Syria’s Army on Thursday declared victory over Islamic State even as it attributed its capture of the jihadists’ last town in the country as a mark of the collapse of their project in the region.
The Syrian army and its allies have taken over Albu Kamal – Islamic State’s last major stronghold in Syria – representing the end of Islamic State’s project in the region, the army general command said on Thursday.
Reuters quoted the army general as saying in a statement that it is now fighting the last remaining IS pockets in the country’s eastern desert.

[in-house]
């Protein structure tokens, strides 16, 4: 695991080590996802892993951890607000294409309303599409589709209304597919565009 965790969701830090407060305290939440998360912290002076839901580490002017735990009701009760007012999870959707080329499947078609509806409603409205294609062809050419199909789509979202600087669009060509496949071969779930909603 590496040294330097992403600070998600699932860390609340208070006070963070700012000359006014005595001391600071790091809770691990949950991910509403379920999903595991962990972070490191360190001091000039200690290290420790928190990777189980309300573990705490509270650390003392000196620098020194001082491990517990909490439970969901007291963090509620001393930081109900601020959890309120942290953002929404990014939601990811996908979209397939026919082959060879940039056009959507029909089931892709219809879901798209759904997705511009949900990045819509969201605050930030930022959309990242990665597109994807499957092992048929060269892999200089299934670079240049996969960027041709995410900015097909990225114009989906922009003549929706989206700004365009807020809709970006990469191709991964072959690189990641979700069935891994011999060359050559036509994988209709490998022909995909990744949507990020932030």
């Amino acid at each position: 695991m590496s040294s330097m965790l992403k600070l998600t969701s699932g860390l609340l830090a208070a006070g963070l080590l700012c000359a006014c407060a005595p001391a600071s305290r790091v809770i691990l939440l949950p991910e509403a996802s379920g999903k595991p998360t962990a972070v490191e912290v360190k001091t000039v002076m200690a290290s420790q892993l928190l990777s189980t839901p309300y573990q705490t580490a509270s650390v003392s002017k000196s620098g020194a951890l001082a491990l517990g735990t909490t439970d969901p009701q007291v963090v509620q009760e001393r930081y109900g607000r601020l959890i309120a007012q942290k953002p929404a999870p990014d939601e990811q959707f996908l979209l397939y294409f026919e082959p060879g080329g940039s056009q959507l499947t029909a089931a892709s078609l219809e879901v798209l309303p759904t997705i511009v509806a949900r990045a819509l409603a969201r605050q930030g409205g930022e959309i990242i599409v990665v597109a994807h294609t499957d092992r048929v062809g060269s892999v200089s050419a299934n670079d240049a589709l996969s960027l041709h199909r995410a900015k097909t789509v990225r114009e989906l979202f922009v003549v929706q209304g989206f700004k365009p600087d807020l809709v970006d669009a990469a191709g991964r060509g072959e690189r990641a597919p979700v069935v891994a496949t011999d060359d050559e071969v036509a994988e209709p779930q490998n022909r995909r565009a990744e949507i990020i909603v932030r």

“The liberation of Albu Kamal city is very important because it signals the general fall of the terrorist Daesh organisation’s project in the region,” an army statement said, using an Arabic term for Islamic State.
Alongside Lebanon’s Hezbollah and other Shia militias, and backed by Iran and Russia, the Syrian army has recently seized swathes of land from Islamic State.
Albu Kamal, on the Euphrates River, is located in Syria’s eastern Deir al-Zor province on the Iraqi border.
The capture of the town ends Islamic State’s era of territorial rule over the so-called caliphate that it proclaimed in 2014 across Iraq and Syria and in which millions suffered under its hardline, repressive strictures.